Early Dexter Cattle were selected from the
indigenous breeds found in the kerry area of
Ireland in the early1800's. They were originally
bred to be a "cottage cow" providing households
of small landholders with their supply of milk and
calves for beef. The Dexters' Popularity
increased, and by 1905, Dexters were exported to
Brittan, South Africa, Australia, New Zealand, the
United States and Canada.
Today, Dexters are classified as a rare breed
(Watch Status) in the United States by the
American Livestock Breeds Conservancy. There
are also two U.S. registries dedicated to
preserving the integrity of the Dexter Breed and
maintaining herd records; The American Dexter
Cattle Association (ADCA), and The Purebred
Dexter Cattle Association of North America
(PDCA). Our Cattle are currently registered with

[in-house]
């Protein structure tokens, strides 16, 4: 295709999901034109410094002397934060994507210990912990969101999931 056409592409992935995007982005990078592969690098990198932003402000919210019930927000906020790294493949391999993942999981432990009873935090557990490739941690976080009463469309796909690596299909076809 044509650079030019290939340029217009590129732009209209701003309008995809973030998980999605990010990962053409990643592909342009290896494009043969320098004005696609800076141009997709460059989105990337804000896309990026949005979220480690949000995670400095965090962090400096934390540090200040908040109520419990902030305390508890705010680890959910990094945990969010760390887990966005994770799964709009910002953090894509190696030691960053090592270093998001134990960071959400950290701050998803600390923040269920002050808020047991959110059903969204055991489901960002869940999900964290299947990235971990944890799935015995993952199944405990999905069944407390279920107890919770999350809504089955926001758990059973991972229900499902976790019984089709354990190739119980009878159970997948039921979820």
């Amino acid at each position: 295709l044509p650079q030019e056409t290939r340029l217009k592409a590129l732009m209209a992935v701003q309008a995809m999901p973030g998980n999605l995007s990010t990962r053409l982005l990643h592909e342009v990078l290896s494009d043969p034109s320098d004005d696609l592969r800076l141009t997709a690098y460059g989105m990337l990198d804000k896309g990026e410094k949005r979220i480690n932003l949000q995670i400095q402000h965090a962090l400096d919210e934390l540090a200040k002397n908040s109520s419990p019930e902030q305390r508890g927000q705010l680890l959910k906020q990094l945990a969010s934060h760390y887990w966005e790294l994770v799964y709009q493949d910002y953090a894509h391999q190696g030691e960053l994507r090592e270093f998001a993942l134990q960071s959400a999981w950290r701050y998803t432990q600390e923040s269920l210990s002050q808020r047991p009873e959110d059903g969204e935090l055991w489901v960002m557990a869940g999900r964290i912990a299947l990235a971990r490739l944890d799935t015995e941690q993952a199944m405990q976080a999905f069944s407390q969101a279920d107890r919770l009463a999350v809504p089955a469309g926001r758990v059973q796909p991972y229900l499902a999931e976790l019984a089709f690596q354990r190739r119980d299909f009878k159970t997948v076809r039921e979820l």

both the ADCA and the PDCA. Links to these
organizations can be found on our links page.
There are strains of polled and horned Dexter
Cattle which naturally occur in three colors;
black, red, and dun. The dun color (varied hues of
blond and reddish brown) is unique to Dexter
Cattle. They are always solid in color with
occasional white spotting on the utter or mid-line.
DNA Coat Color testing is required to register
red Dexter Cattle in the U.S.
The most notable characteristics of Dexter
Cattle are their size and their dual-purpose
production. Dexter Cattle are the world's
smallest naturally occurring breed of cattle and
are thrifty producers of both high quality milk,
and tender, lean beef.
Dexter Cattle have not been "miniaturized," but
developed a naturally small efficient frame to
thrive in their native Ireland on scarce resources.
At maturity, Dexter cows will reach a height of
about 38-44 inches at the shoulder, and a weight
around 750 pounds. Dexter bulls mature between
40-46 inches and weigh approximately 1000
pounds. Dexter Cows can produce 1-2 gallons of
4% butterfat milk daily and bulls will reach 250
pounds lean carcass weight in a year. Dexters are
efficient in their production and will produce 2/3
the milk and beef of larger breeds on about half
the feed. Many farms have also used Dexter
Cattle steers as draft animals, which
demonstrates the extremely versatile nature of
the breed and an additional triple-purpose.